Strava File: https://www.strava.com/activities/455470100
Each year I like to do a Xmas ride. It's often been a pilgrimage back to Adelaide, the city where I grew up, but not always. It's a time to reflect on the year that's about to end and think forward to the future. This year I invited a good mate of mine, Sarah Hammond, to come along for the ride.
Don't know Sarah? Well, she's on the Jaggad squad with plenty of long ride and Everesting experience. Sarah has signed up for the 2016 Trans Am Bike Race, a race I was lucky enough to take part in (and win, woo!) in 2015. I'm super excited that she's taking on this awesome challenge. During my race, while rolling across the open plains of Eastern Colorado and flat windy fields of Kansas, I was reminded of my rides between Melbourne and Adelaide. So to help Sarah prepare for her race we set out from Melbourne to Adelaide on an route that I've ridden a few times now. To add to the fun we thought we'd ride the 800 km course straight through, stopping only for food, water and the occasional rest. I'm a firm believer in building a bank of experiences to draw upon, or reflect on, when times get tough. The ride from Melbourne to Adelaide non-stop usually provides this sort of experience when the wheels start to fall off and things get weird during the night!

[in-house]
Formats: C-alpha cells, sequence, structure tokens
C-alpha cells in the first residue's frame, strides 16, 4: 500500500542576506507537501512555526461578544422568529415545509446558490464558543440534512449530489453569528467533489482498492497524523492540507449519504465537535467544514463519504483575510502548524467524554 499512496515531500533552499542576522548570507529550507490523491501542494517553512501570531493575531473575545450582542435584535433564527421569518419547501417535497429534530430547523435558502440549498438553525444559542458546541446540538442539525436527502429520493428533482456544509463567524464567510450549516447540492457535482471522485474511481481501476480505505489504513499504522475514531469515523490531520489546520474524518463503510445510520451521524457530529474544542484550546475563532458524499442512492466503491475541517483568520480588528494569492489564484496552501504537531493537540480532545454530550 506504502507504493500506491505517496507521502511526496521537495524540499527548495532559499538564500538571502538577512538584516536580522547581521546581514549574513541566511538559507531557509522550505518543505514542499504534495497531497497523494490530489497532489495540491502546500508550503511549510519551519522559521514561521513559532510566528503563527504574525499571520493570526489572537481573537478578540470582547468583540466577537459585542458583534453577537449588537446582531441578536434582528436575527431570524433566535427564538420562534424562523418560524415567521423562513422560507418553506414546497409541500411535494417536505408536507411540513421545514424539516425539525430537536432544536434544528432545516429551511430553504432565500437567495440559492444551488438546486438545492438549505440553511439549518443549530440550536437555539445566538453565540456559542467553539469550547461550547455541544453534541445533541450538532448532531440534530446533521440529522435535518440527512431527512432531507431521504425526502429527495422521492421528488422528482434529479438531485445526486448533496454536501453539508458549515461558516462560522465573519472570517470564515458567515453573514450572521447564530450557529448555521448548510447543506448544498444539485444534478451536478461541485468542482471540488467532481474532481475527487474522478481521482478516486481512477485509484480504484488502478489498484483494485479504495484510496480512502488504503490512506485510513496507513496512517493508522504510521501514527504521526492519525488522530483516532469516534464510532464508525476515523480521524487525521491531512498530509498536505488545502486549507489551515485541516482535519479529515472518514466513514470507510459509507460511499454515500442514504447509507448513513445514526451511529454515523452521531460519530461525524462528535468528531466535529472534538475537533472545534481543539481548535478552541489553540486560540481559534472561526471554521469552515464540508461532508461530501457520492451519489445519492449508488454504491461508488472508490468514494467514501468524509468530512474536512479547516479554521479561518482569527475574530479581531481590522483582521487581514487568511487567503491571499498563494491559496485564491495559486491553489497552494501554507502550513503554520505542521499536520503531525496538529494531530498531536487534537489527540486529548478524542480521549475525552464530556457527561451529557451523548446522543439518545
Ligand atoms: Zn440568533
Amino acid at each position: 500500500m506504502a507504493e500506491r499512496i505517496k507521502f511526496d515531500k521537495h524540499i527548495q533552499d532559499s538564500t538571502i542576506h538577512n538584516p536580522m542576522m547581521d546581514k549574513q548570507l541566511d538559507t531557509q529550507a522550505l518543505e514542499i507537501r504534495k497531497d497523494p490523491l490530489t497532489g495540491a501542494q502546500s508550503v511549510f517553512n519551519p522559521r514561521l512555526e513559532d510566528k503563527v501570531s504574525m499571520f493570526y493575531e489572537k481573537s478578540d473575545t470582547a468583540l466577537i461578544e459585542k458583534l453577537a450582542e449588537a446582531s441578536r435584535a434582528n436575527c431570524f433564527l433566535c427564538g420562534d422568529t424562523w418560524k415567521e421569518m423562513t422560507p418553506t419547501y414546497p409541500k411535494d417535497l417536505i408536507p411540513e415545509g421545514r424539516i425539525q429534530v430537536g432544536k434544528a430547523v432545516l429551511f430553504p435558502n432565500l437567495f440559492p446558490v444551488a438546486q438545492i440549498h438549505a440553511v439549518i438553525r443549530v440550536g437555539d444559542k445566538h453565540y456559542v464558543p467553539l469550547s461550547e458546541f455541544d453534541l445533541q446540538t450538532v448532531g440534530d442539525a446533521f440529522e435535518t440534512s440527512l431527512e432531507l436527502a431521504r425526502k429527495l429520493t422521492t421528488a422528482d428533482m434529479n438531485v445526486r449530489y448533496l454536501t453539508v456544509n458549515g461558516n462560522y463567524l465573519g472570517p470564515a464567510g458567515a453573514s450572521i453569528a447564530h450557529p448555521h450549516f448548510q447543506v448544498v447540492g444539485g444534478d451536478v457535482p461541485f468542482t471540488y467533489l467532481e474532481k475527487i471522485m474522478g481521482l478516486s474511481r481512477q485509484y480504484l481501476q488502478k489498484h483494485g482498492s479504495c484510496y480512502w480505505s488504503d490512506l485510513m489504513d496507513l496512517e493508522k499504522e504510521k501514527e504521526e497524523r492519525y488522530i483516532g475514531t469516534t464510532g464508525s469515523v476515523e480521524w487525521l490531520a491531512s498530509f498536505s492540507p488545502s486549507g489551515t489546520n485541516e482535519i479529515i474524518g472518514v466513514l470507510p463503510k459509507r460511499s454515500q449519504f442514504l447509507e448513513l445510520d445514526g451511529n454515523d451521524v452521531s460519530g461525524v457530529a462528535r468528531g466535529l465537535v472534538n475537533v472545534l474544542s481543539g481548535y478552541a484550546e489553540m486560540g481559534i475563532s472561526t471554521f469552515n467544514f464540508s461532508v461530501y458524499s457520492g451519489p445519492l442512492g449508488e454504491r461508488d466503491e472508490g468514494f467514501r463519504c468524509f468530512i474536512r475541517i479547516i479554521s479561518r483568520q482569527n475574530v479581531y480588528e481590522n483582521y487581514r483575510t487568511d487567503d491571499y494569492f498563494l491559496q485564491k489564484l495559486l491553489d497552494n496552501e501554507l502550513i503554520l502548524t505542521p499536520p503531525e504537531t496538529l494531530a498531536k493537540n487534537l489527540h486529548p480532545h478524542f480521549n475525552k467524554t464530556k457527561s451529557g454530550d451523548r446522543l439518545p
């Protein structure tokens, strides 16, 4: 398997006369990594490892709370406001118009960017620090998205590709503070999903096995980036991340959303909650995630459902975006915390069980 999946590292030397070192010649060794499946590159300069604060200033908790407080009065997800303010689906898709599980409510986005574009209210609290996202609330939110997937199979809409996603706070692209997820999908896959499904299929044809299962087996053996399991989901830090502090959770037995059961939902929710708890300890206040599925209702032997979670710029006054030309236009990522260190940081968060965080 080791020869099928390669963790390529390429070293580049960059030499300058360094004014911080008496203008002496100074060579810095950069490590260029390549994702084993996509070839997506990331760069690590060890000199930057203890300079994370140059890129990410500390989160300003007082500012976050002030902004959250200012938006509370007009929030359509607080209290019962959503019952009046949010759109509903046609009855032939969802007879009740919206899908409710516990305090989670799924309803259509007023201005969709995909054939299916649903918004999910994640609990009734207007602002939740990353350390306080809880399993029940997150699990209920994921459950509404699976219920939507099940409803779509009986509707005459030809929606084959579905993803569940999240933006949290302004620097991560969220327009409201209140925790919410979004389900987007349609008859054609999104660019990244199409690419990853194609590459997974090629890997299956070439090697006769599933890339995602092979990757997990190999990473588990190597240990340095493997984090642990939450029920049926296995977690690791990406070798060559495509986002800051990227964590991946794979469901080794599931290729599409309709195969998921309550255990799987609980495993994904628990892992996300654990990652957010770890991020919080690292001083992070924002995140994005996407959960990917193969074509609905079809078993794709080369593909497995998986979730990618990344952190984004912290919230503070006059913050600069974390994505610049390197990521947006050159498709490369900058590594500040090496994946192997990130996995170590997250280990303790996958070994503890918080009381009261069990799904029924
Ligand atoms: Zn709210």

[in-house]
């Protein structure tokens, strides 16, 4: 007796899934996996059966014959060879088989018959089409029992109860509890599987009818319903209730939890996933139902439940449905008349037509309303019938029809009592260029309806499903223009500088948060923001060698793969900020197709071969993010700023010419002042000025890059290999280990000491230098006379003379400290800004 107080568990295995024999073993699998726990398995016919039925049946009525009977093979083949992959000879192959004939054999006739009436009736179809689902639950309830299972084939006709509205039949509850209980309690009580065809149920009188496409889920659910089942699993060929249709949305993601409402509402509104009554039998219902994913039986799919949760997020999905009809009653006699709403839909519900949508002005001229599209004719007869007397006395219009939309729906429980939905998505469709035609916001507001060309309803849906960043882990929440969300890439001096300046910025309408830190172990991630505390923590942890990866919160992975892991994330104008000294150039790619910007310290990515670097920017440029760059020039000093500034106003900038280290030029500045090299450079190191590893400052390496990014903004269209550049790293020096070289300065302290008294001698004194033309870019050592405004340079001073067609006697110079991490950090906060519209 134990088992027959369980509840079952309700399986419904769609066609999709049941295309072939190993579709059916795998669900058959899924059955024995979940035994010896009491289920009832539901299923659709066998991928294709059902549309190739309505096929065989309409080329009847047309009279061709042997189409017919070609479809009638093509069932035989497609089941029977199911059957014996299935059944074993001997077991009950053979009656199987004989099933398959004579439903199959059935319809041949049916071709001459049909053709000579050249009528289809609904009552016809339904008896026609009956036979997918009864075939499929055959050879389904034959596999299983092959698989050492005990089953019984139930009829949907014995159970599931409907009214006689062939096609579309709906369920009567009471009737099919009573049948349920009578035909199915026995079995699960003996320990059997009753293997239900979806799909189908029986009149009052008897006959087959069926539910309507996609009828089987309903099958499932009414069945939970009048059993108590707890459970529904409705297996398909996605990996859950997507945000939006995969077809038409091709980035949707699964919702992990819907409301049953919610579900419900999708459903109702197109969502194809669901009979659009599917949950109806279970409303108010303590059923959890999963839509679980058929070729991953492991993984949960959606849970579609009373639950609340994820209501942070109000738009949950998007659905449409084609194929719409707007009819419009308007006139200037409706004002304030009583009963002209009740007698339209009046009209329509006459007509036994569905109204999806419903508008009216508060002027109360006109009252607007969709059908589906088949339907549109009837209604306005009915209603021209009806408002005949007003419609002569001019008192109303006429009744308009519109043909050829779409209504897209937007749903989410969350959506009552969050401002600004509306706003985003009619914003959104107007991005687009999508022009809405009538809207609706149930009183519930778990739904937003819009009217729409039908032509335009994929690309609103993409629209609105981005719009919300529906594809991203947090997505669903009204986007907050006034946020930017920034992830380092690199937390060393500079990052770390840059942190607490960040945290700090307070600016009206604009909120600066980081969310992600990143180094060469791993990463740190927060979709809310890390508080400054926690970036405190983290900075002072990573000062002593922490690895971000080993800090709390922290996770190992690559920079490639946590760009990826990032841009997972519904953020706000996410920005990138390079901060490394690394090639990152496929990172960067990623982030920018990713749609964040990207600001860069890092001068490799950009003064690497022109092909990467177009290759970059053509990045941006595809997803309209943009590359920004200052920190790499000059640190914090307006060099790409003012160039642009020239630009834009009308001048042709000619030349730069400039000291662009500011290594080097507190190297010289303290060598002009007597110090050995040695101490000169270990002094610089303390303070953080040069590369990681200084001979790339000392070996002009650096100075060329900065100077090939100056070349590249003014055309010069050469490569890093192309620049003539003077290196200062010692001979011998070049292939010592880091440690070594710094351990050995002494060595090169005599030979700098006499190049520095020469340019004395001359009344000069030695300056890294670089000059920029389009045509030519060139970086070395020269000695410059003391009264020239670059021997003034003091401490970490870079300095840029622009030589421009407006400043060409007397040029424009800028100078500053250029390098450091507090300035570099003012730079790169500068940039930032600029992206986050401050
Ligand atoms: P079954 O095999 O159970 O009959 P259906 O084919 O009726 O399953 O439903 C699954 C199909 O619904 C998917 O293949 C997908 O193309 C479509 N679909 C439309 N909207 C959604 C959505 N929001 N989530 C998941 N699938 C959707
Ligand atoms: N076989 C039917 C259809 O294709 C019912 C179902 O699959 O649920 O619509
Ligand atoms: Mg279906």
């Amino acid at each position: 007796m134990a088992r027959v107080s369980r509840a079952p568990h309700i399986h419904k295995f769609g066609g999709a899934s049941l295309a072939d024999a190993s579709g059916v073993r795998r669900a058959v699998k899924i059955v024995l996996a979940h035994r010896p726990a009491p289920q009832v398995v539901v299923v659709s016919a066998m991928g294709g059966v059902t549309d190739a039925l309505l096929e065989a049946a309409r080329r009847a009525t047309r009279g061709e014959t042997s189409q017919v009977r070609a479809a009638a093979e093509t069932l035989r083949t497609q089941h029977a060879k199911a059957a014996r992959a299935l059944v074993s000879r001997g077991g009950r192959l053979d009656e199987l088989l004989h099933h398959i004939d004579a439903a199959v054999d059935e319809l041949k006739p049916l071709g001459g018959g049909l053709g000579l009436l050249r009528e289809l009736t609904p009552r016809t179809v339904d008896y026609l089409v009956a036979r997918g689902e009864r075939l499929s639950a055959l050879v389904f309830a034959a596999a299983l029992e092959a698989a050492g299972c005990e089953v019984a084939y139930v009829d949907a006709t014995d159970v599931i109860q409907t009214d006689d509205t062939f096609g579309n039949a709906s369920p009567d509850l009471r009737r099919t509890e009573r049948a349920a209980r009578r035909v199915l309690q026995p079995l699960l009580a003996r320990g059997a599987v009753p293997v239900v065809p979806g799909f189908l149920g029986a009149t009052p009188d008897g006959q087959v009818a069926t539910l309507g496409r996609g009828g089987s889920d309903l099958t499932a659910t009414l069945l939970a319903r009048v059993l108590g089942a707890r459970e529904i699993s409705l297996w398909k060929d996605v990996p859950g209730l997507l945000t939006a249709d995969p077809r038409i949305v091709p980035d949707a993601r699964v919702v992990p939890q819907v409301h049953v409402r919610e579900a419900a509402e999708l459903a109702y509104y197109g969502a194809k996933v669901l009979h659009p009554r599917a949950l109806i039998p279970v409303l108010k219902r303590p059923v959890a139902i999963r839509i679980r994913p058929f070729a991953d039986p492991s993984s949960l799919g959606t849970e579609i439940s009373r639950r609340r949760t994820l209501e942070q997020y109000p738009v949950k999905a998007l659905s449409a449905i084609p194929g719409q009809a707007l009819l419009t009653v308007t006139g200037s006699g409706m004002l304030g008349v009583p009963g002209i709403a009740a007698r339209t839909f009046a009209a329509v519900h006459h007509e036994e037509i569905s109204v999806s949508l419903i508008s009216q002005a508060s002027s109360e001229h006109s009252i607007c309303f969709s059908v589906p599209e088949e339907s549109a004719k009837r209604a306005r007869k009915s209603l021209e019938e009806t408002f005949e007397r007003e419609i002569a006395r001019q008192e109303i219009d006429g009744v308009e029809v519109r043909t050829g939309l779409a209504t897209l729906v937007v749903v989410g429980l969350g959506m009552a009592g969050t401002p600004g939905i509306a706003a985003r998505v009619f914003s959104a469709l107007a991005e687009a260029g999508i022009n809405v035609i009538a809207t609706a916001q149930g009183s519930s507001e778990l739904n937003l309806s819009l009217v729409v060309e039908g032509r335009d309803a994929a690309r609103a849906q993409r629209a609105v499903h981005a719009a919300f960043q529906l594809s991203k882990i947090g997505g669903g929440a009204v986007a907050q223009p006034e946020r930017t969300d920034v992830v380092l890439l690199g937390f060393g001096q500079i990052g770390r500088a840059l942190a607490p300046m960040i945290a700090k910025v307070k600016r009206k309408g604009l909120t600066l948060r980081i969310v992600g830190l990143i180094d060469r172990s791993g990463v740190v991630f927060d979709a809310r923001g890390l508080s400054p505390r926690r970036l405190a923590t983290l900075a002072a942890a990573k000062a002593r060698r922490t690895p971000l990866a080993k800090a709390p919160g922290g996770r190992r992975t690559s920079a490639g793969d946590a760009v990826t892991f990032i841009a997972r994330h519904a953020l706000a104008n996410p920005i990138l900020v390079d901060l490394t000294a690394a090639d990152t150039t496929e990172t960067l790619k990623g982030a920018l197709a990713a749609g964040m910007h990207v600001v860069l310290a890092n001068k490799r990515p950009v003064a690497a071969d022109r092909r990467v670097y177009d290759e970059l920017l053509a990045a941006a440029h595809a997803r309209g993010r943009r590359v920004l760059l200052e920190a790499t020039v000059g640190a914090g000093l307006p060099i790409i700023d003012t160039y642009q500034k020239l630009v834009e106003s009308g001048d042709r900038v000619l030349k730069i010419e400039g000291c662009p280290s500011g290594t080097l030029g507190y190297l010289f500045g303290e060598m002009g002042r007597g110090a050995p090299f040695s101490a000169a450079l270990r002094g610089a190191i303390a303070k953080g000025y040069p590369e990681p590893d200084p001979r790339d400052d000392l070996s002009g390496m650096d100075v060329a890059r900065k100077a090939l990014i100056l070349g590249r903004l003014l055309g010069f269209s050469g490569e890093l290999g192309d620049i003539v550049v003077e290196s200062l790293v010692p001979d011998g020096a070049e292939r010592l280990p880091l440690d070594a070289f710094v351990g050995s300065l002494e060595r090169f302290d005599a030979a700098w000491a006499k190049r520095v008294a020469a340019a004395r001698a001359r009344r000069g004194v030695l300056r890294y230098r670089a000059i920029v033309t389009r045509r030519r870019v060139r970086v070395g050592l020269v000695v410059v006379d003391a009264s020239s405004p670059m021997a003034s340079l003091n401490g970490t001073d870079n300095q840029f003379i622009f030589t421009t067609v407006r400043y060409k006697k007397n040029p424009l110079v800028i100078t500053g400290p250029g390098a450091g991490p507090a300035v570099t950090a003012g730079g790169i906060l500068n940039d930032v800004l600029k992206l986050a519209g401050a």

Sarah has plenty of experience with long rides, but this was her longest yet in one hit. What did she think of the experience? "Rolling from Melbourne to Adelaide was awesome, then really horrible and then awesome again. Anyone can cover distance, it's how quickly you want to get there and even more so what happens during that period that is both the challenge and reward." With that in mind, I'll let a few pictures tell the story of what happens during this sort of adventure.